What’s in a name? Nothing, according to Shakespeare, but a researcher thinks otherwise. We want credit for our work and don’t want to give credit to anyone else, or take credit for any work but our own. This is a real problem in today’s publishing environment. If you have a common name such as William Stevenson, it is likely that there is someone else out there publishing under the same name or one close enough to it to cause confusion. I’ve never lived in a city in which there were not several other William Stevensons, and if I ever become a novelist, I’ll have to use a pen name, since there is already a bestselling novelist with my name.
In scientific publishing, the situation is particularly bewildering in Asia where so many names are similar. According to Nature in 2011, there were 3,926 publications by various authors named Y. Wang, more than ten per day. Papers by Chens, Lees, Zhangs, and Lis were almost as common. So how can we be sure of who is who?
A possible solution to this confusion is the Open Researcher and Contributor ID (ORCID) which was launched in October 2012. The goal is to assign to every researcher or institution a unique 16-digit identifying code that can be included in a publication, thus ending any doubt as to which Stevenson or Lee did the work. There is no charge for an individual researcher. To register, all a researcher needs to do is to log on to the ORCID website at https://orcid.org/and type in his or her name and email address. The researcher may also list publications, affiliations, and other information. This becomes a permanent identifier that can be linked to his or her scientific contributions, even data sets generated through research, and that can track all research outputs, turning the ORCID profile into a digital curriculum vitae.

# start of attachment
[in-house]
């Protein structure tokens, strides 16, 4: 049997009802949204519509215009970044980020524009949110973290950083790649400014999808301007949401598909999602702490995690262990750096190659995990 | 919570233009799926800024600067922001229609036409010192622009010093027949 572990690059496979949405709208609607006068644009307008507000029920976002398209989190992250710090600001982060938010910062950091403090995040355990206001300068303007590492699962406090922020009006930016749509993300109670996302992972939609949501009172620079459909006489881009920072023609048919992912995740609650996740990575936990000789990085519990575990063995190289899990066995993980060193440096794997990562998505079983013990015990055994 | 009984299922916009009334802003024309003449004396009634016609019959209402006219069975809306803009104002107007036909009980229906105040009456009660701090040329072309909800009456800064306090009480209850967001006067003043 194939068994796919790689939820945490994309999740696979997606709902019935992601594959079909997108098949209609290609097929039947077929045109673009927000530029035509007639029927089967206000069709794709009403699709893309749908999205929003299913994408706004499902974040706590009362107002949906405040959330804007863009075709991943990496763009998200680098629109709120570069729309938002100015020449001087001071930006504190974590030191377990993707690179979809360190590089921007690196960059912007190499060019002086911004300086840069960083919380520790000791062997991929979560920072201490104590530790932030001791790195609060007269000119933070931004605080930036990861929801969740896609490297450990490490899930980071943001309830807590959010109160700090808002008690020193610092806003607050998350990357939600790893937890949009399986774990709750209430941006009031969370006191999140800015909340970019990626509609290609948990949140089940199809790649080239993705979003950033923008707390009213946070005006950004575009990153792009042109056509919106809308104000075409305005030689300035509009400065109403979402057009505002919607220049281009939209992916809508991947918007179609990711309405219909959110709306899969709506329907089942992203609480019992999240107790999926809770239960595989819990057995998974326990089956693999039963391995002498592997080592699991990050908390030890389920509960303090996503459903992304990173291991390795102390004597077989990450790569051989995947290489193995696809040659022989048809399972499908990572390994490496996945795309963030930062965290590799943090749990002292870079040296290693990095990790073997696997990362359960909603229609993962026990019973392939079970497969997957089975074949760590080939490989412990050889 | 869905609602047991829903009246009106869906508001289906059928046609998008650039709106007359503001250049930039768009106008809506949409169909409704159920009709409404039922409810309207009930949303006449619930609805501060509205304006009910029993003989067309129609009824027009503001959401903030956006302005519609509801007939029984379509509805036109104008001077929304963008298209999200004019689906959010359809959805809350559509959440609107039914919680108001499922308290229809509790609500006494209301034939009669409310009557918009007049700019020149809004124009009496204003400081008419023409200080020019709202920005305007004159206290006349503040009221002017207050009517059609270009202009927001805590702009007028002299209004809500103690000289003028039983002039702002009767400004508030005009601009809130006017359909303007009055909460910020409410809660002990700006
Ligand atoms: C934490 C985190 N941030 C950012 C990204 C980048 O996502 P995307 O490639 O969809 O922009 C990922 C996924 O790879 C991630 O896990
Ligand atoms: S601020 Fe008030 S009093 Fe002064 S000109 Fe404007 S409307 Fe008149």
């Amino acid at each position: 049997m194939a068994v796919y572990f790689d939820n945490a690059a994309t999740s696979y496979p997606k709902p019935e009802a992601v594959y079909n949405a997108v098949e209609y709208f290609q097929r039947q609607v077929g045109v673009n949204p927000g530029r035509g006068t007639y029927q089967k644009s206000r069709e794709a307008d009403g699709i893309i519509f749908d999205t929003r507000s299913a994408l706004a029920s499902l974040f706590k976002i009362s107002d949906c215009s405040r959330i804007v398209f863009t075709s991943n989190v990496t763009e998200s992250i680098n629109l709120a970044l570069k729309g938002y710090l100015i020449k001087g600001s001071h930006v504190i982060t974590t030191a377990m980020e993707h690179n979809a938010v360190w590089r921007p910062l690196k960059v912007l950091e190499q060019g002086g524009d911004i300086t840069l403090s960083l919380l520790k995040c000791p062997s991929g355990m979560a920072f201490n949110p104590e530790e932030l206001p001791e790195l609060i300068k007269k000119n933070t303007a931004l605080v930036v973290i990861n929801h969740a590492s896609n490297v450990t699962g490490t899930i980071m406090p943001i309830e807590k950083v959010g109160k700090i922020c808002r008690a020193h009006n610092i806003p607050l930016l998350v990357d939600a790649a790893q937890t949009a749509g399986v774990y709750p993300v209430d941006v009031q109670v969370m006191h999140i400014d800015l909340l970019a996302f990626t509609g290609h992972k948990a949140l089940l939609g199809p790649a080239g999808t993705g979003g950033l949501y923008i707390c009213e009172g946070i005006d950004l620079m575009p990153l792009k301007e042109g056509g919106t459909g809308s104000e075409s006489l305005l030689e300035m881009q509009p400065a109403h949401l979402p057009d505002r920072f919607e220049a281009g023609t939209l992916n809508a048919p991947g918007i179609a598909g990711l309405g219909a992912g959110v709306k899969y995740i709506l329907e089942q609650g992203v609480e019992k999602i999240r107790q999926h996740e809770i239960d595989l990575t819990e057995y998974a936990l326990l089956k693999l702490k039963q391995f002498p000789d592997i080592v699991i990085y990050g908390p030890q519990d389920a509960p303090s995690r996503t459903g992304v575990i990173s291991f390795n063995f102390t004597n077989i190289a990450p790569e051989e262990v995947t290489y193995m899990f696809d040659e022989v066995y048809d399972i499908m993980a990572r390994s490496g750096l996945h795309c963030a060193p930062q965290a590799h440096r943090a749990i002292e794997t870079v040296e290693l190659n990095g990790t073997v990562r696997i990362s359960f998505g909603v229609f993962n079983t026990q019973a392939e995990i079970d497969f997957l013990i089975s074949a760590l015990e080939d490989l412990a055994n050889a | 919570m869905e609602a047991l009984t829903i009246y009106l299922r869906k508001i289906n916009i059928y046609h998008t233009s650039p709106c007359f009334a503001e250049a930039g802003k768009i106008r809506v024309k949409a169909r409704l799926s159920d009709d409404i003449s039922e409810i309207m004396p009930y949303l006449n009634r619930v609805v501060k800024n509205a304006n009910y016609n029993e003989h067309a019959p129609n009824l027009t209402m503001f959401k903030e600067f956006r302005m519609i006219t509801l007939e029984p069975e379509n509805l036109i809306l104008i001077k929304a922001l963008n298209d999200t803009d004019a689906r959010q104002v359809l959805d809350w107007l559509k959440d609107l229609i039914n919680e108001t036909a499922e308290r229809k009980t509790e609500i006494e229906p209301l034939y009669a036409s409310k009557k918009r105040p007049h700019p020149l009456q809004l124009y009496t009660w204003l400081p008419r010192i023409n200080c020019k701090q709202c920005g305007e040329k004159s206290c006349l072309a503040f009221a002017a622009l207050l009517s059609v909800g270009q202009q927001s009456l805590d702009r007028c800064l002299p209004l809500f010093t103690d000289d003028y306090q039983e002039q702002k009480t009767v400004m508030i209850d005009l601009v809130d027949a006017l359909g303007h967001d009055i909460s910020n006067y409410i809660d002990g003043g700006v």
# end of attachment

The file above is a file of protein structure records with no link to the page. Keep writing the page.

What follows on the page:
Institutions and publishing houses are charged a fee for their membership in ORCID, which can be pretty hefty—$25,000 for the largest institutions. Their members include prestigious publishers—Elsevier, Springer, Nature, and Wiley—and universities such as Cornell and Caltech. Funding organizations are requesting ORCID for grant submission, and professional associations too are incorporating them into membership renewal. As of August 15, 2014, the number of registrants was 838,549. Watching from the stands are big names such as the American Chemical Society, perhaps waiting to see if ORCID turns out to be another Facebook or MySpace.